To the Editor.
—Drs Branch and Malik1 are to be congratulated for reminding us that patients' psychosocial needs can and should be addressed within the context of an office medical interview. It seems, however, to be a telling commentary that such skills as trust, empathy, asking open-ended questions, and waiting for a response are regarded as newsworthy by the editors. One presumes, perhaps naively, that every medical student is taught these basic skills early in training, hoping that they are reinforced at each further experiential step. A more interesting line of inquiry might have been to delineate why such empathic questioning did not occur in the majority of the taped interviews. Branch and Malik note that "in an era when cost-effectiveness receives high priority," these several-minute sound bites may suffice "to meet patients' psychological and social as well as medical needs." While this may be a reality of the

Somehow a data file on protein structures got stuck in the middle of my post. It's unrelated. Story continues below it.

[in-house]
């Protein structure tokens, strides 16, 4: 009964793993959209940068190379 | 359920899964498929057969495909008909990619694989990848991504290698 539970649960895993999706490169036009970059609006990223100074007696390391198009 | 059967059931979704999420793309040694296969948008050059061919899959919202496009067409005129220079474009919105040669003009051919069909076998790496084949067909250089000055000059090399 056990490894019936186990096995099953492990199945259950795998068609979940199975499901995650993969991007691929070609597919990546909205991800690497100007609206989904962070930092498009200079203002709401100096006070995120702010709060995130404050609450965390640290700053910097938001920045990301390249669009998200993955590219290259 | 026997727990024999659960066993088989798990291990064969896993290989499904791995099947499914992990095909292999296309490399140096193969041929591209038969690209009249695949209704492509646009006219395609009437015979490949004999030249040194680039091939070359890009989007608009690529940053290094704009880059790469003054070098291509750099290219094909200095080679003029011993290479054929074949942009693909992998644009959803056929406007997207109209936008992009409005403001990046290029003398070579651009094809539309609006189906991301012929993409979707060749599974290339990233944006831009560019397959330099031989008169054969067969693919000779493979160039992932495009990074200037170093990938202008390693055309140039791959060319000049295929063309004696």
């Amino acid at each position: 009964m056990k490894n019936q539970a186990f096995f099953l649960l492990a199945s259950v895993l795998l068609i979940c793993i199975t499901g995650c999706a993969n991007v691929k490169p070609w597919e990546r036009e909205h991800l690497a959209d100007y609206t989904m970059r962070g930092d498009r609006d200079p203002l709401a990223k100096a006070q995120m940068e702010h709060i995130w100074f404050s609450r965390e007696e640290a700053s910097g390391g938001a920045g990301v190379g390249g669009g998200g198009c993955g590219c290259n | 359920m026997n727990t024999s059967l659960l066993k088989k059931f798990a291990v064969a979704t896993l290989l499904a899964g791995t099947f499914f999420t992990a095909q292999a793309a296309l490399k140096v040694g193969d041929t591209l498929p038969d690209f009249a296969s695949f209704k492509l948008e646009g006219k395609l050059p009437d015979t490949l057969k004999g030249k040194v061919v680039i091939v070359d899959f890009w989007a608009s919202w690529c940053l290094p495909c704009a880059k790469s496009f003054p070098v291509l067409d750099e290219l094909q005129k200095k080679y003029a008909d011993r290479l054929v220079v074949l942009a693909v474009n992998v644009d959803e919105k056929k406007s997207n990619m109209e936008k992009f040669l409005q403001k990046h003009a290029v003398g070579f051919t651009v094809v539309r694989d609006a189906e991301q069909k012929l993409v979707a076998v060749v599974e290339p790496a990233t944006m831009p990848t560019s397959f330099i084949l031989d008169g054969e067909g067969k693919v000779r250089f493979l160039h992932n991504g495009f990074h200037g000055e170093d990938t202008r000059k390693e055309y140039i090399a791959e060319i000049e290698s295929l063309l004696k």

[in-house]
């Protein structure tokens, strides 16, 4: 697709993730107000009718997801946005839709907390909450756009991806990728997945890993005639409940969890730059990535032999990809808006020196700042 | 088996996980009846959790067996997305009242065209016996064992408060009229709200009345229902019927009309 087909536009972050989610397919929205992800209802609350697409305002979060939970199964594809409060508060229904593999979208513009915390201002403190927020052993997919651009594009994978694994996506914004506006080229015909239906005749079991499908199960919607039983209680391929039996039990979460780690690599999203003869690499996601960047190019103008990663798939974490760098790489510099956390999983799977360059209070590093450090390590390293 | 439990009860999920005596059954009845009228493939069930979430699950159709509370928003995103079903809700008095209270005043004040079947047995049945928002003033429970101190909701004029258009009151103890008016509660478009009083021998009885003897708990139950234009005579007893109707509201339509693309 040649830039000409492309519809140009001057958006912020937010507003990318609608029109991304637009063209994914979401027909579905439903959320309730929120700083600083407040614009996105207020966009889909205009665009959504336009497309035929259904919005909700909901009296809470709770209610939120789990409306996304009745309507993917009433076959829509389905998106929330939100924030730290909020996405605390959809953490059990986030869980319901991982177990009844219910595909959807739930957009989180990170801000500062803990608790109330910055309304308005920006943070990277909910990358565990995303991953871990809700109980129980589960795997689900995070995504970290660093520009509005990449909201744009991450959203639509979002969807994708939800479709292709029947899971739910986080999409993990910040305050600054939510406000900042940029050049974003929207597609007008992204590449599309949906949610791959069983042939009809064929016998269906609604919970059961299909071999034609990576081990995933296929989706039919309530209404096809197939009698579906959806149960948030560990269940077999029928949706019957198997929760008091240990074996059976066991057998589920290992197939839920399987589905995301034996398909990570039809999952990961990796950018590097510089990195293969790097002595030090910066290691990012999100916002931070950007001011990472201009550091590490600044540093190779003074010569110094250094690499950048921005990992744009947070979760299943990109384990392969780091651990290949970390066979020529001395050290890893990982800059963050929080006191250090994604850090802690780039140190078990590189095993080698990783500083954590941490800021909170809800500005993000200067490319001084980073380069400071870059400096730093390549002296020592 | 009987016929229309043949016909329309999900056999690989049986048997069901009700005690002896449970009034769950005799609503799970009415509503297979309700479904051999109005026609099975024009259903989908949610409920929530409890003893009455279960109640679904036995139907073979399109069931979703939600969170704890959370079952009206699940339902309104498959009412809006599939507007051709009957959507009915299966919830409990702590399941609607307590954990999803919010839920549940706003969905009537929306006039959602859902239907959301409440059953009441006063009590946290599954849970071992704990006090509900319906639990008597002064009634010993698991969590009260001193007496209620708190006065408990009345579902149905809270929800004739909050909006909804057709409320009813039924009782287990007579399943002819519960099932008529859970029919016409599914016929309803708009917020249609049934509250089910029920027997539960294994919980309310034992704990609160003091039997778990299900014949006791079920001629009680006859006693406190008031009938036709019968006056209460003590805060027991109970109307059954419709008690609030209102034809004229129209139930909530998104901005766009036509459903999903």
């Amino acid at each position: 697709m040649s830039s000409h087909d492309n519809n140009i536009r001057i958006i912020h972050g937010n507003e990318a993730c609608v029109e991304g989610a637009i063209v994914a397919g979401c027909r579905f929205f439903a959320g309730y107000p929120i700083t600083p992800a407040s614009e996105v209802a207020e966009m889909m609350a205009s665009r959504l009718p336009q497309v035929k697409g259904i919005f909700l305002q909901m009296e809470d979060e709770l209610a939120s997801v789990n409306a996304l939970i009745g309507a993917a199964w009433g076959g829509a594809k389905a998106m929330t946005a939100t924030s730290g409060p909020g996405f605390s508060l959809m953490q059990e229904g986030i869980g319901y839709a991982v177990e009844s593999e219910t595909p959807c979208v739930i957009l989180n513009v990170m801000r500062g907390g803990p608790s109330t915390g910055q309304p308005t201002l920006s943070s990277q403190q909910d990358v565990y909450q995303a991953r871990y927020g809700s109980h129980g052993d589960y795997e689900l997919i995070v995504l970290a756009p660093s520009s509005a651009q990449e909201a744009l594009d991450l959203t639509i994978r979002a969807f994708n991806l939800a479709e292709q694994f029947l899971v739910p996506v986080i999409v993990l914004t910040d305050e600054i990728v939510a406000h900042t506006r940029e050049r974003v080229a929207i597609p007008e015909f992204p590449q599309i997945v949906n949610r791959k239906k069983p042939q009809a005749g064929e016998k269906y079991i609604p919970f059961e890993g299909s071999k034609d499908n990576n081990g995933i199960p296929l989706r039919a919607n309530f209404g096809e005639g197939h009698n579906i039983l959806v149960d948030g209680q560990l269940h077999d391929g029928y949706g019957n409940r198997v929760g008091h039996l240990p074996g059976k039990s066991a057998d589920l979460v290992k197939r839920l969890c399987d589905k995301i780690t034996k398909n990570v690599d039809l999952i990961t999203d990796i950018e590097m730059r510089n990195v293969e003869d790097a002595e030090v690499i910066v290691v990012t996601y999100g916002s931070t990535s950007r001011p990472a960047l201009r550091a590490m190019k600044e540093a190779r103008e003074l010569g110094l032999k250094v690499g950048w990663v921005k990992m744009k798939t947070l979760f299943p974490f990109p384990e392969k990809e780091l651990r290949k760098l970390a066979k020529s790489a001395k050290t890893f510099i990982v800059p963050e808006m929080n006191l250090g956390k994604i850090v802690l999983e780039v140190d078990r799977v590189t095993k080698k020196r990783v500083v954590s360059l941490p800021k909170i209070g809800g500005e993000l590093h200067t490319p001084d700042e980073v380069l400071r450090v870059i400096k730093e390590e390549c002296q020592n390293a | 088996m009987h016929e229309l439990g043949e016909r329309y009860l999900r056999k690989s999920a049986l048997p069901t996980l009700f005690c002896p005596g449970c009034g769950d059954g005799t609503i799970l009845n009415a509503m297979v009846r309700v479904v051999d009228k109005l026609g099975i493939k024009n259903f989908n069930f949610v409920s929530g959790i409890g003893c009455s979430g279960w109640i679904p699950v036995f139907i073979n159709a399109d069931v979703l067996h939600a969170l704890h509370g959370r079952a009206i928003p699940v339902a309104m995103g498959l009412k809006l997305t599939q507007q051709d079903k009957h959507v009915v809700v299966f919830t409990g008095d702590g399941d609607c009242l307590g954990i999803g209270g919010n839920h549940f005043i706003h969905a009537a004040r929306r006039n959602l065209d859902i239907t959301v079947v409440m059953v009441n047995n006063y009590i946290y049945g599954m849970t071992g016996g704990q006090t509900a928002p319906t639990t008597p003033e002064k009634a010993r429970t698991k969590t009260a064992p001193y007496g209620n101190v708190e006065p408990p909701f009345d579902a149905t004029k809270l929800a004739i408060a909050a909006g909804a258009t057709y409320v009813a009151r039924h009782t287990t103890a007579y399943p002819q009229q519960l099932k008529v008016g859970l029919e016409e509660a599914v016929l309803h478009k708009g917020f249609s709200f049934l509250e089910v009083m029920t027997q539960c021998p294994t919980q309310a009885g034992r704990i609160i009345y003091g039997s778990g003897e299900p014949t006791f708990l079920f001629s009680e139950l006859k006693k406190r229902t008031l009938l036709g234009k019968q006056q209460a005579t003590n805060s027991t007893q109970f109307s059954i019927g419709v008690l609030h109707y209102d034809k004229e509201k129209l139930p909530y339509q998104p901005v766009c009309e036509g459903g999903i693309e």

Berlin CS. 'Windows of Opportunity' to Address Patients' Concerns: Too Small and Too Few?. JAMA. 1993;270(10):1196. doi:10.1001/jama.1993.03510100045018